The house mouse (Mus musculus) is a small mammal of the order Rodentia, characteristically having a pointed snout, small rounded ears, and a long naked or almost hairless tail. It is one of the most numerous species of the genus Mus. Although a wild animal, the house mouse mainly lives in association with humans. The house mouse has been domesticated as the pet or fancy mouse, and as the laboratory mouse, which is one of the most important model organisms in biology and medicine. The complete mouse reference genome was sequenced in 2002. It is by far the animal most commonly genetically altered for scientific research.
Characteristics: house mice have an adult body length (nose to base of tail) of 7.5–10 cm (3.0–3.9 in) and a tail length of 5–10 cm (2.0–3.9 in). The weight is typically 10–25 g (0.4–0.9 oz). In the wild they vary in color from light to dark agouti (light to dark brown) but domesticated fancy mice and laboratory mice are produced in many colors ranging from white to champagne to black.They have short hair and some, but not all, sub-species have a light belly. The ears and tail have little hair. The hind feet are short compared to Apodemus mice, only 15–19 mm (0.59–0.75 in) long; the normal gait is a run with a stride of about 4.5 cm (1.8 in), though they can jump vertically up to 45 cm (18 in). The voice is a high-pitched squeak. House mice thrive under a variety of conditions: they are found in and around homes and commercial structures, as well as in open fields and agricultural lands. New-born males and females can be distinguished on close examination as the anogenital distance in males is approximately double that of the female. From the age of about 10 days females have five pairs of mammary glands and nipples; males have no nipples. When sexually mature, the most striking and obvious difference is the presence of testicles on the males. These are large compared to the rest of the body and can be retracted into the body.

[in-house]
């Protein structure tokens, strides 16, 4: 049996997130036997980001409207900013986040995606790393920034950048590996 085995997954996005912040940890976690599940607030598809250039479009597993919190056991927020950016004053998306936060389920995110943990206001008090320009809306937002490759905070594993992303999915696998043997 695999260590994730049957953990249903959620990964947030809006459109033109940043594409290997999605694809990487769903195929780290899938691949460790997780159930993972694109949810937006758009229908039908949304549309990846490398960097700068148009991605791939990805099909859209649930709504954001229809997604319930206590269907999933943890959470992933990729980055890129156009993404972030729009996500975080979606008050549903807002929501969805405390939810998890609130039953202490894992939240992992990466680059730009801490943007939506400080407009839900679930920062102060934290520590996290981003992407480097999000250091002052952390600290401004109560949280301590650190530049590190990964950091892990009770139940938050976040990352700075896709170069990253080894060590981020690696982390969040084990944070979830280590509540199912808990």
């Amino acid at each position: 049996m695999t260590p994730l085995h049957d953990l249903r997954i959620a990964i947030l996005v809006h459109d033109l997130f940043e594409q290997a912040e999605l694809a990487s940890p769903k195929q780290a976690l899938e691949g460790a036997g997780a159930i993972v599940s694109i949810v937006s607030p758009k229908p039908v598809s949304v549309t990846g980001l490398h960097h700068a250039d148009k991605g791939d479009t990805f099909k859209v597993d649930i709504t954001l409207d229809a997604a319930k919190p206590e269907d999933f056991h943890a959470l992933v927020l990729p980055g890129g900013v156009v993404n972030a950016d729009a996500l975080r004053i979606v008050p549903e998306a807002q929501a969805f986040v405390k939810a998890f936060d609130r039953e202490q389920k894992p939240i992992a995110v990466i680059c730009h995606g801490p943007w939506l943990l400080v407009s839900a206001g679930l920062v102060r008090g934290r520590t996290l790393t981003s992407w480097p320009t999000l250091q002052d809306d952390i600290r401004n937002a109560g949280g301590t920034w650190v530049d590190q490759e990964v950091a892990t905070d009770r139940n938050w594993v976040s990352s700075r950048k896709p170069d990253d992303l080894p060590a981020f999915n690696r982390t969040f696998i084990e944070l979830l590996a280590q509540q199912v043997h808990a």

The tail, which is used for balance, has only a thin covering of hair as it is the main peripheral organ of heat loss in thermoregulation along with — to a lesser extent — the hairless parts of the paws and ears. Blood flow to the tail can be precisely controlled in response to changes in ambient temperature using a system of arteriovenous anastomoses to increase the temperature of the skin on the tail by as much as 10°C to lose body heat. Tail length varies according to the environmental temperature of the mouse during post-natal development and so mice living in colder regions tend to have shorter tails. The tail is also used for balance when the mouse is climbing or running, or as a base when the animal stands on its hind legs (a behaviour known as "tripoding"), and to convey information about the dominance status of an individual in encounters with other mice.
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